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Push to Close Hate Crime Law Loophole

One of the defendants in the 2006 killing of Michael Sandy (above), a gay man, argued that his status as a gay or bisexual man meant he should not be charged with a hate crime.

BY DUNCAN OSBORNE | A member of the State Assembly has introduced legislation that would allow judges to bar criminal defendants from claiming they belong to one of the protected classes in New York’s hate crime law when they are being prosecuted for a crime against a member of that protected class.

The legislation is named for Michael Sandy, an African-American gay man who was killed in 2006 when a group of four white Brooklyn men hatched a plan to lure him to a supposed sexual encounter and rob him. During the robbery, two of the men pursued the 29-year-old Sandy onto the Belt Parkway, where he was struck and killed by a car.

“It’s to protect people who are being targeted,” said Francisco Moya, the Democrat who sponsored the legislation and represents part of Queens, including Jackson Heights, in the Assembly. “These individuals decided to say that they were gay as well in order to not be charged with a hate crime.”

“Michael Sandy Act” would bar defendants from arguing they too are in targeted class

At trial, John Fox, now 30, and Anthony Fortunato, now 31, faced murder, manslaughter, attempted robbery, and assault counts with some charged as hate crimes. Fortunato was the mastermind behind the robbery plan. Ilya Shurov, now 31, faced the same charges, but was supposed to have a separate trial. He pleaded guilty after Fox and Fortunato, who were tried together, but with separate juries, were convicted. The fourth man, Gary Timmins, now 26, cooperated with the prosecution.

Defense attorneys for Fortunato, Fox, and Shurov battled to have the hate crime tags dismissed, saying the Brooklyn district attorney’s office was misusing the state hate crime law. Defense attorneys see the hate crime tag as prejudicial and tending to inflame jurors’ sentiments.

They were unsuccessful in getting the hate crime elements dismissed. Fortunato’s attorney subpoenaed three men who testified that they had had sex with him. Two of the three said Fortunato showed up wearing women’s underwear. Fortunato testified and told jurors that he “could be homosexual or bisexual right now.”

While Fortunato, who was released from prison in 2015, was convicted on manslaughter as a hate crime, he avoided a conviction for attempted robbery or assault, testifying that when Shurov and Fox pursued Sandy onto the Belt Parkway, he left the scene. Unlike attempted robbery, manslaughter is not a violent crime under New York law and Fortunato benefited from that. He was sentenced to seven-to-21 years. The absence of a violent felony conviction likely made his parole easier and his first parole hearing came earlier. One Fortunato juror said his jury was moved by his testimony.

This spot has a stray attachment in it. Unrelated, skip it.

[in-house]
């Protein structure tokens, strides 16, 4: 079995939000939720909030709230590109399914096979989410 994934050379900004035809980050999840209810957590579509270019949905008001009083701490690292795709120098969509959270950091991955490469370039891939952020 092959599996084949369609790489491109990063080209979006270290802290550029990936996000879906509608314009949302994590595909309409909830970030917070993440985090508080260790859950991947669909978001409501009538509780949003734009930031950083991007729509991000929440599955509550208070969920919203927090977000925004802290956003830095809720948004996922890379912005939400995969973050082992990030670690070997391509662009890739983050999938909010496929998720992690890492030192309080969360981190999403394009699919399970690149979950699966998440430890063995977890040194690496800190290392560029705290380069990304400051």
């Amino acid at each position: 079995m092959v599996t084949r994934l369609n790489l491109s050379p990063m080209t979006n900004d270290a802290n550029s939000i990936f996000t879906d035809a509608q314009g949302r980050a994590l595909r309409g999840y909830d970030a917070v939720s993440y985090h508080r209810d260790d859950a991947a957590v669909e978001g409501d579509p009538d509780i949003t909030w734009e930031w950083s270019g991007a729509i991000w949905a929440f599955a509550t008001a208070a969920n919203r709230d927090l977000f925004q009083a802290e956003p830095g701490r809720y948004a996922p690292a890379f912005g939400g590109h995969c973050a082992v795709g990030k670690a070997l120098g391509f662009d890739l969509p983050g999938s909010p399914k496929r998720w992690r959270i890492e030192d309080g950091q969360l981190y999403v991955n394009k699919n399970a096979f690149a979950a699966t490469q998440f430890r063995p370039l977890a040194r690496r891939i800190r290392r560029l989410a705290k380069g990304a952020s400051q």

“By the letter of the law, Fortunato was guilty, but no one felt he had any hatred or animosity towards homosexuals,” the juror told Gay City News following the trial. “It was incredibly hard, and I know that other jurors felt a lot of sympathy for Anthony Fortunato. Nobody thought he was a bad kid.”

New York’s hate crime law says that a defendant commits such a crime when he or she intentionally selects a victim based on a belief or perception about their membership in several protected classes, including sexual orientation. The law does not require that prosecutors prove that a defendant acted on prejudice or hatred.

“These were heterosexual men who targeted a gay man because he was gay,” Moya said. “They went out with the intent to hurt or harm him, and he ended up getting killed.”

Queens Assemblymember Francisco Moya.

Fox was convicted on two counts of attempted robbery, both as hate crimes, and one count of manslaughter as a hate crime. He was sentenced to 7-to-21 years in prison, but with an 11-year minimum. He could be released as early as this coming November.

Shurov pleaded guilty to manslaughter and attempted robbery, both as hate crimes. He was sentenced to up to 17 years in prison with a 14-year minimum. He could be released in 2021. Timmins pleaded guilty to attempted robbery as a hate crime and attempted assault. He served four years. His parole ended in 2015.

Judges can already bar a defense if there is no support for it in the evidence, but criminal court judges generally have a bias toward allowing defendants to mount their defense.

“You can’t argue from evidence that’s not in the case,” Daniel C. Richman, a professor who teaches criminal procedure at Columbia Law School, told Gay City News in 2015. “There’s a thumb on the scale, a constitutional thumb on the scale, that argues in favor of the defendant getting to put on a defense… If you’re asking is this an area where judges should be very careful, the answer is yes.”

Moya’s legislation has a companion bill in the State Senate that is sponsored by Brad Hoylman, who is gay and represents part of Lower Manhattan. Moya, who was first elected to the Assembly in 2010, is running for a City Council seat this year, but said he hopes to get the legislation passed in the current session. It has eight co-sponsors.

“I’m pushing real hard to get it done before this session is over,” he said. “It’s one of my priority bills… This happens everywhere it happens to a lot immigrants, as well. We have to go out there and protect our communities.”

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